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ADMS 3595 (10)
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Chapter 13.rtf

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Department
Administrative Studies
Course
ADMS 3595
Professor
All Professors
Semester
Summer

Description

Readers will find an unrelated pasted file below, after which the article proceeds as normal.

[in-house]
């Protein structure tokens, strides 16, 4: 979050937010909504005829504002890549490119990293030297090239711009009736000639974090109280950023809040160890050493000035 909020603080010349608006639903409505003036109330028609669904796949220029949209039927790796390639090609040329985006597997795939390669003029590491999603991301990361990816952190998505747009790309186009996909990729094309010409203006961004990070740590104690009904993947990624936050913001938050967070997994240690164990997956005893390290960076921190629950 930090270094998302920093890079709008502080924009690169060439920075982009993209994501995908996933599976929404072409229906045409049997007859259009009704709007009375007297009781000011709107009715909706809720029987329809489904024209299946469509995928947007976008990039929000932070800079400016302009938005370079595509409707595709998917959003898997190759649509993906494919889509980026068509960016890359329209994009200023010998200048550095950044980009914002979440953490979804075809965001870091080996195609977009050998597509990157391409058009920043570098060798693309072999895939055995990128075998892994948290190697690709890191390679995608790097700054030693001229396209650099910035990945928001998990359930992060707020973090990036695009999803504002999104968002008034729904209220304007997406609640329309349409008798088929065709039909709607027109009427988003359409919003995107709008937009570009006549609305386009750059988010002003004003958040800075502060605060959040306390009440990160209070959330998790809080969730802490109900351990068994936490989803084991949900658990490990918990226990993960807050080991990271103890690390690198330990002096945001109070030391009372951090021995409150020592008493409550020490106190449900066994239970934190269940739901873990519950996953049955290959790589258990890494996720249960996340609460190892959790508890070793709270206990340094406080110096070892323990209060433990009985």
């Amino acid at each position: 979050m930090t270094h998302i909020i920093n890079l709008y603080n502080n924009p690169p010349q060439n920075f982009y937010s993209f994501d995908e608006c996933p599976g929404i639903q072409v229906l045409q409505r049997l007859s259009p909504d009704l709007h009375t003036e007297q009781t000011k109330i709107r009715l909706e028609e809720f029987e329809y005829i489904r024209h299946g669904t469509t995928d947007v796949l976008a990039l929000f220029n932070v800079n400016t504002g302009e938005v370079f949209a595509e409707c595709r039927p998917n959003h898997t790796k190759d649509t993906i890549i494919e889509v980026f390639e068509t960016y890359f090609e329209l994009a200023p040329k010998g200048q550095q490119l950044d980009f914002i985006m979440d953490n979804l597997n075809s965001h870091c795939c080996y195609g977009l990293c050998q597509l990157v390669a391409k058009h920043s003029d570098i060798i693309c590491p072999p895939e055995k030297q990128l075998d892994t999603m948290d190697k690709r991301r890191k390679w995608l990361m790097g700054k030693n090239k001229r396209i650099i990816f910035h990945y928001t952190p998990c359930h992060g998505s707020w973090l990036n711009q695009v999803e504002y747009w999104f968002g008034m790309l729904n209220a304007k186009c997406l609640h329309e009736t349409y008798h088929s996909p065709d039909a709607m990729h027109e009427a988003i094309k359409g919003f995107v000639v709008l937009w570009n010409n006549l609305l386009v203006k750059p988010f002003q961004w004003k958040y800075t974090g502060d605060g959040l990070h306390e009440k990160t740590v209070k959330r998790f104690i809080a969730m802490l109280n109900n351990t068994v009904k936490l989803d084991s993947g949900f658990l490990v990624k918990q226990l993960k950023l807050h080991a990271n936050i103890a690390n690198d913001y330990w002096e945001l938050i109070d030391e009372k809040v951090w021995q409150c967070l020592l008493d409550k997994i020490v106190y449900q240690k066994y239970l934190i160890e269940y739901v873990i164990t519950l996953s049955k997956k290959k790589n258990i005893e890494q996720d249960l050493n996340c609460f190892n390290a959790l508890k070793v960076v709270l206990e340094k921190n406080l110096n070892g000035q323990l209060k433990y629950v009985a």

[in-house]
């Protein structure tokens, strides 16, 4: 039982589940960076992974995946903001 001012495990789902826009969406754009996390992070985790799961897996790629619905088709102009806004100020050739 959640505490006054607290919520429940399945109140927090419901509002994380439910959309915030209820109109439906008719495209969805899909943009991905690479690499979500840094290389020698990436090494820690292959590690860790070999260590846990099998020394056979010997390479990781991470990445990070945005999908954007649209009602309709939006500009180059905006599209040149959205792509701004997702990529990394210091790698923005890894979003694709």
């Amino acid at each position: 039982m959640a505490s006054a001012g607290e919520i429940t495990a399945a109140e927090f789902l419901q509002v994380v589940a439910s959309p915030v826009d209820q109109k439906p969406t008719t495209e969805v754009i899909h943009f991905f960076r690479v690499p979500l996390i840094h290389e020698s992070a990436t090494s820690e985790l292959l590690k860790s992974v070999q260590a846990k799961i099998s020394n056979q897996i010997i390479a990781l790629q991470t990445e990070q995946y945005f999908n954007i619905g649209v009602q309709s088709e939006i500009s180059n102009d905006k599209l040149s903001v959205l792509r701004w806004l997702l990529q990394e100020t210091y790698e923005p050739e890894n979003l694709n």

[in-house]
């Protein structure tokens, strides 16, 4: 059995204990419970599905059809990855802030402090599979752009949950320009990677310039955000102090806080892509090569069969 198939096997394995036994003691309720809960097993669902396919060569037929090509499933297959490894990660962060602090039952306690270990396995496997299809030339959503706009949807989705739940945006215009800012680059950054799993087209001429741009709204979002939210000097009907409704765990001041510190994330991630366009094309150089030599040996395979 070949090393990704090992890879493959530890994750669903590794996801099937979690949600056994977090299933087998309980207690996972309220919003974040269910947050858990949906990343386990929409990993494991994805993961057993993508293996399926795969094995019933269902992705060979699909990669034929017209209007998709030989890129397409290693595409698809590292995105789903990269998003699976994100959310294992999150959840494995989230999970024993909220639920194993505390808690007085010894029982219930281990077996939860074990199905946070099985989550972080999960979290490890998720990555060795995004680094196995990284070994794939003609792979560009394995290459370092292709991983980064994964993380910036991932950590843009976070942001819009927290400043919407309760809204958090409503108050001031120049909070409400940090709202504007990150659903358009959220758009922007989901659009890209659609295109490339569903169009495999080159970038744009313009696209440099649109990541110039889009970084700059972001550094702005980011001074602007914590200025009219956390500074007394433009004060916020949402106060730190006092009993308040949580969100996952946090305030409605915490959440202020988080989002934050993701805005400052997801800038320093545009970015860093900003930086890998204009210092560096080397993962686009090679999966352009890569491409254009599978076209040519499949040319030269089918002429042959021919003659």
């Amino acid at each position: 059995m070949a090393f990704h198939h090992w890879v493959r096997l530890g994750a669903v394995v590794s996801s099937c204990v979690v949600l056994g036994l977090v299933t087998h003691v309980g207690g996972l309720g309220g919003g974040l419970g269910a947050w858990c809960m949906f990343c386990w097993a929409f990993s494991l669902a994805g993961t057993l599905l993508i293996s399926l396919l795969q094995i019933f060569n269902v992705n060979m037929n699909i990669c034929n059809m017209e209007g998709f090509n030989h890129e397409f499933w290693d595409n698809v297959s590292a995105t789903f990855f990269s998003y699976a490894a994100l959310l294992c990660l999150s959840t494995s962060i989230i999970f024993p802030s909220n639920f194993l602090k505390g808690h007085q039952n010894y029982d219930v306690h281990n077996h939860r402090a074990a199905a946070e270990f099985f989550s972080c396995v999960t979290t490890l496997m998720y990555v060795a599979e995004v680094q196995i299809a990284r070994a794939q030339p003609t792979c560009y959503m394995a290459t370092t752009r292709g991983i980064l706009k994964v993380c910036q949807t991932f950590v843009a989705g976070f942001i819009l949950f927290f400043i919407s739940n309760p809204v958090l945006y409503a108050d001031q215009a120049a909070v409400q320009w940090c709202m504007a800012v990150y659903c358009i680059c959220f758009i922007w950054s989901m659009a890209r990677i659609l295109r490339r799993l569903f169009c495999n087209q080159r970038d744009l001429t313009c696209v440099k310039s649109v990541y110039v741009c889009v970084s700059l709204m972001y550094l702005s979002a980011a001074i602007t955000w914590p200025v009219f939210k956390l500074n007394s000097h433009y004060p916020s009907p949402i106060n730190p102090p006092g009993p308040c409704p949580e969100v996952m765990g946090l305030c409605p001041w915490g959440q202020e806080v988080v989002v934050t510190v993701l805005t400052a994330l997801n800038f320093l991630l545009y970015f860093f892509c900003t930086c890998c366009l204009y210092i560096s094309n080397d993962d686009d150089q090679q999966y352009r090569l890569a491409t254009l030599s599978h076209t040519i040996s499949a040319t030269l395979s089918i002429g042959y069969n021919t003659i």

Chapter 13: Non-Financial and Current Liabilities RECOGNITION AND MEASUREMENT: Current definition: a liability is an obligation that arises from past transactions or events, which may result in a transfer of assets. Liabilites have three essential charteristics: 1) They embody a duty or responsibility. 2) The entity has little or no discretion to avoid the duty. 3) The transaction or event that obliges the entity has occured. Proposed definition: a liability of an entity of a present economic obligation for which the entity is the obligor. Liabilites have three essential characteristics: 1) They exist at the present time (i.e. at balance sheet date) 2) They represent economic burdens or obligations or other requirement to provide or forego economic resources: (either unconditional obligations i.e. is the requirement to pay interest on borrowed money, or conditional obligations which requires performance to be carried out only if an uncertain future event acutally occurs meaning these may not always be recognized as liabilities) 3) The obligations are enforceable on the obligor entity which includes constructive obligations that are based on enitity's present/past practices. (i.e. a company may be required by provincial legislation to provide 4% vacation pay to its employees but it many have paid 6% over the number of years therefore it might not be required but it is to be expected to pay the extra 2%) Financial Laibilities: are recongized initially at their fair value but after acquistion most financial liabilites are measured at acqusition cost (except those that are held for trading, suchas derivatives where fair value is used) Financial liabilites is any liability that is a contractual obligation (contact) to either: 1) Deliever cash or other financial asset to another party, or 2) To exchange financial instruments with another party under conditions that are potentially unfavourable. Non Financial Liabilites: are not payable in cash and the are measured in a different way. Private enity or ASPE do not separately address the use of non-finanical liabilites so these are measured in a varitey of ways depending on the specific liability. • i.e. unearned revenue is measured at fair value of goods and services delivered in future using managment's best estimate of cost of goods and services. Under international standards, non financial liabilites are measured initially and at each subsequent reporting date at the best estimate of the amount the entity would rationally pay at the balance sheet date to settle the present obligation. This is ususally the present value of the resources needed to fulfill the obligation, measured at the expected value or problility weighted average of the range of possible outcomes. COMMON CURRENT LIABILITIES: Opertating Cycle : is the period of time between aquiring the goods and services for processing in operations and recieving cash from the sale of processed goods and services. Current Liabilites: Under IFRS, liabilites are classified as current when they meet any one of the following conditions: 1) Expected to be settled within normal operating cycle or cash-cash cycle whichever is longer. 2) Held primarily for trading. 3) Due within 12 months from balance sheet date. 4) No unconditional right to defer settlement for at least 12 months after balance sheet date. > PE GAAP has no specific definition, but has some intent. Bank Indebtness: • Amajor element is its bank indebtedness for current opertaing purposes and its line of credit or revolving debt arrangements related to this debt. • Instead of having to negotiated a new loan with its bank every time it needs new funds a company generally enteres into an agreement that allows it to make mulitiple borrowings up to a negegaited limit. • Repayments are made whenever there are sufficent funds available . • Amount borrowed reposred on the blance sheet; availiablity of dunds and restrictions imposed by the financial institutions requires note disclosure Accounts Payable: or trade accounts payable are balances owed to others for goods, supplies or servies realted to the entity's ordinary business activies that are purchased on open account. It is generally recorded when the title has passed. Notes Payable: are written promieses to pay a certain sum of money on a specified future date and may arise from purchases, financing, or other transactions. Notes payable may be classified as either short-term or long-term and they can be either interest bearing or non-interest bearing. Interest expense is determined whenever financial statements are prepared. Interest Bearing Note Payable: Given: - Landscape Corp borows $100,000 - Signs a 4-month, 12% note on March 1 Journal Entries to record: - Signing of the note - Interest accured at June 30 year end - Note Repayment March 1: Cash 100,000 Note Payable 100,000 June 30: Interest Expense 4,000 Interest Payable 4,000 July 1: Note Payable 100,000 Interest Payable 4,000 Cash 104,000 Zero-Interest-Bearing Notes Payable: • For zero-interest bearing notes, the difference between the present value of the note and the face value of the note represents the discount on the note payable and the related interest. • The discount is the interest expense recorded over the life of the note. - Journal entries to record the signing and the repayment of the note March 1: Cash 100,000 Discount on Note Payable 4,000 Note Payable 104,000 *in effect: $100,000 borrowed for four months and $4,000 interest = $104,000 maturity value June 30: Interest Expense 4,000 Interest Payable 4,000 July 1: Note Payable 104,000 Cash 104,000 Current Maturities of Long-Term Debt • Current maturities of long-term debt maturing within 12 months from the balance sheet date is reporteted a current liability. • Portions of long-term debts should not be reported as current liabilites if, by contract, they are retired by assets not clasffied as current assets. IFRS: Long term debt = retired bt long term asset Current liability = retired by current asset • Any liability due on demand, or due on deamnd within a year or operating cycle, is reported as a current liability. PE GAAP: Liability is classified as current unless 1) The creditor waves the agreement, or 2) Violation has been cured within grace period, and 3) It is likely the company won't violate agreement within a year from balance sheet. Short-Term Debt Expected to be Refinanced • IRFS has more stringent rules than PE GAAP. • Under IFRS, debts due within 12 months is classified as current, unless at balance sheet date the company has the intent and a right (under existing contract, and solely in its discretion) to refinance with long-term debt. • Under PE GAAP, currently maturing debt can be classified as long-term if there is irrefutable evidence at time of issuing financial statements that debt has been or will be converted to long-term debt. Illustration 13-2: Liability Liability of Issues long-term Liability of $40,000 of $40,000 paid off debt of $100,000 $40,000 classifed as How to classify? current I-----------------------------I-------------------------I------------------------------------I Dec 31, 2011 Jan 17, 2012 Feb 3, 2012 March 1, 2012 Balance Sheet date Balance sheet issued *Because the refiancing deos not appear to be linked to the short-term debt, private evterprise standards require the debt to be classified as current. • If actual refinancing occurs, the amount of the short-term obligations that is excluded from current liabilities, cannot be higher than the proceeds from the new obligation or equity secruties that are used to retire it. Example:Assume Montavon Winery has $3 million of short-term debt at the reporting date. The company then issues $2 million of long-term debt after the balance sheet date but before the financial statements are issued and uses the proceeds from the issue to liquidate the short-term liability. Under PE GAAP only $2 million of the short-term debt can be excluded from the current liabilities. Under IFRS the whole $3 million of maturing debt would be classifed as a current obligation since it was issued "after the balance sheet date" it needed to be at the balance sheet date. Dividends Payable Cash Dividend: is the amount that a corportaion owes to its shareholders because the board of directors has authorized a dividend payment.At declaration date it becomes a current liability (legal obligation) as cash dividends are normally paid within one year. Preferred Dividends in Arrears: are cumulative preferred dividends that have not been declared which require note disclosure as they are not reconized as a liability. Share/Stock Dividends: are not recognized as a liability as they do not require no future outlays of assests/services. They are recorded only through equity from retained earnings to contributed capital. Rents and Royalities Payable "This type of liability may be created by a contractual agreement in which payments are conditional on the amount of revenue that is earned or the quanity of product that is produced or extracted." Examples include the following: • Franchisees often pay the franchisor franchise fees calculated as a % of sales. • Tenants in shopping centers may be required to pay additonal rents based on sales. CustomerAdvances and Deposits • Customers may pay deposits that guarantee the payment of expected future obligations or the performance of a future service. • They are classified as either current or non-current liabililites depending on specific conditions. Taxes Payable • Most businesses in Canada pay Goods and Services (GST) which is 5% as of July 1, 2008 • GST Payable: Represents amount collected on eligible sales. • GST Recoverable: GST paid on eligible purchases. • Net amount • of "GST Payable" and "GST Recoverable" remitted to (due from) Canada RevenueAgency (CRA) Employee-Related Liabilities In addition to salaries payable at the end of the accounting period, the following additional items related to employee compensation are also reported as current liabilites. 1) Payroll deductions • Includes statutory deductions such as: - Canada (Quebec) Pension Plan [CPP/QPP] - Employment Insurance - Income Tax Witholding (Federal and Provincial) • and discrectionary deductions such as: - Insurance Premiums - Union Dues *untill these deductions are remitted to the government they are reported as current liabilites 2) Short-Term compensated absences: are absences from employment for which employees are paid. There are two main types: • Accumulating - Employee rights accuring with employee service (e.g. vacation and statutory hoilidays) - Expense and liability recognized as earned by employees. • Non-accumulating - Employee rights based on occurrence of obligating event (e.g. disability, maturity leave, etc...) - Expense and liability recognized at time of obligating event. *use best estimate of future pay-rates to estimate future liability (often, current rates of pay are used) • Employees have vested rights which means the employer is legally required to pay the benefits even if the employee no longer works for the organizations. 3) Profit-sharing and bonuses • Many companies have a bonus or a profit-sharing plan for their employees which may be open to all employees or those in managerial positions. • Obligations for amounts outstanding are usually reported as current liabilities at the reporting date because they relate to and are based on the reports of the period just ended, and are usually payable in ther near term. NON-FINANCIAL LIABILITIES: Decommisioning and Resotoration Obligations • Obligation associated with retirement of a long-lived asset that results from acquring, contructing, developing, or operating it must be recognized when inccurred. • Existing legal obligations include